by Elizabeth Kolbert June 13, 2011
The New Yorker
When President Barack Obama arrived in Joplin, Missouri, on May 29th, the sun was shining. He toured one of the neighborhoods that the previous week’s tornado had destroyed, then spoke at a memorial service for the dead. (By late last week, the official toll was a hundred and thirty-eight people.) At the service, the President’s tone turned brooding. “The question that weighs on us at a time like this is: Why?” he said. “Why our town? Why our home? Why my son, or husband, or wife, or sister, or friend? Why?” Such questions, the President went on, cannot be answered, as “these things are beyond our power to control.”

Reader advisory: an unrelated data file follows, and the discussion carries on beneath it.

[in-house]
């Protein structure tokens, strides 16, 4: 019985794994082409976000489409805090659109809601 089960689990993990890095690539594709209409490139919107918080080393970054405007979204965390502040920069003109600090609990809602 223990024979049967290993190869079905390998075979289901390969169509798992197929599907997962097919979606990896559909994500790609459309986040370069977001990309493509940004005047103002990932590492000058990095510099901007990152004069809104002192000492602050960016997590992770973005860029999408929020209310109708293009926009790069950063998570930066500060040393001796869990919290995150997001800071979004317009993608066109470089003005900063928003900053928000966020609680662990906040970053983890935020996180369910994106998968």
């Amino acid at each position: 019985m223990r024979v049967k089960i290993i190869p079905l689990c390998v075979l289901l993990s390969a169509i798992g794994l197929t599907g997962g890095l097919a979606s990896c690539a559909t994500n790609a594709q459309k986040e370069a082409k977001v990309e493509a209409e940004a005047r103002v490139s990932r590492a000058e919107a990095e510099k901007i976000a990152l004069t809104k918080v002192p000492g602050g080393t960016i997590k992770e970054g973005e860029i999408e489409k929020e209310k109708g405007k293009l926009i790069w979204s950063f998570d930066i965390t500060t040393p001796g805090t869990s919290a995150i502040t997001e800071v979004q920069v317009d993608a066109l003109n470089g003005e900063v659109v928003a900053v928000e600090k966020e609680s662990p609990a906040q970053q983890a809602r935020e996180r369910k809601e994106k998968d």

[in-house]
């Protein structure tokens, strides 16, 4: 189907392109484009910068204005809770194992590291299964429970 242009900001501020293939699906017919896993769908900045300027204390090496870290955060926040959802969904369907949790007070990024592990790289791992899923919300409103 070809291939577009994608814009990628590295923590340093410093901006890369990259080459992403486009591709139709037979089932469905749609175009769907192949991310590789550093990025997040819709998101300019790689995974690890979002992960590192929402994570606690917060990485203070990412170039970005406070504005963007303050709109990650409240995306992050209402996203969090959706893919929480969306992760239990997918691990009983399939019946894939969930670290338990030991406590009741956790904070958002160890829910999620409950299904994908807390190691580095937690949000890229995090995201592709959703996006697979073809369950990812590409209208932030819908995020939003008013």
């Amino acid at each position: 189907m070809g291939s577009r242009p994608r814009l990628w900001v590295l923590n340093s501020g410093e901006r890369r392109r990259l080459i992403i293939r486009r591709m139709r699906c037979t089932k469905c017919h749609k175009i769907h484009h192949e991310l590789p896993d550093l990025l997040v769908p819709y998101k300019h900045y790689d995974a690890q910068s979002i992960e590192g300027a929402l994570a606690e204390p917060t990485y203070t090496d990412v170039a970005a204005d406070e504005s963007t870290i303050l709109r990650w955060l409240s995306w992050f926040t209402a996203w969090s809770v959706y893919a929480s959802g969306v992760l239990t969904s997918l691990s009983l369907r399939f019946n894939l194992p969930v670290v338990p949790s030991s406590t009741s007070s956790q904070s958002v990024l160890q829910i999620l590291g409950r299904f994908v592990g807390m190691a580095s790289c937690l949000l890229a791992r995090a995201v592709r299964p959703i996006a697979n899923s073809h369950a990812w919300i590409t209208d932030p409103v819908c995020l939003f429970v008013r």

Obama’s visit to Joplin was the third that he had made in a month to the site of a weather-related disaster. In mid-May, the President met with Memphis residents who had been left homeless by the flooding of the Mississippi River, and, not long before that, he toured sections of Tuscaloosa, Alabama, that had also been flattened by a tornado. Meanwhile, even as the President was consoling the bereaved in Joplin, residents in Vermont were bailing out from record-high water levels around Lake Champlain; Texas was suffering from a near-record drought that could cost the state more than four billion dollars in agricultural losses; and officials at the National Oceanic and Atmospheric Administration were forecasting that the 2011 Atlantic hurricane season, which formally began on June 1st, would once again be “above normal.” (The 2010 season was tied for the third most active on record.) The news from abroad was, if anything, more worrisome.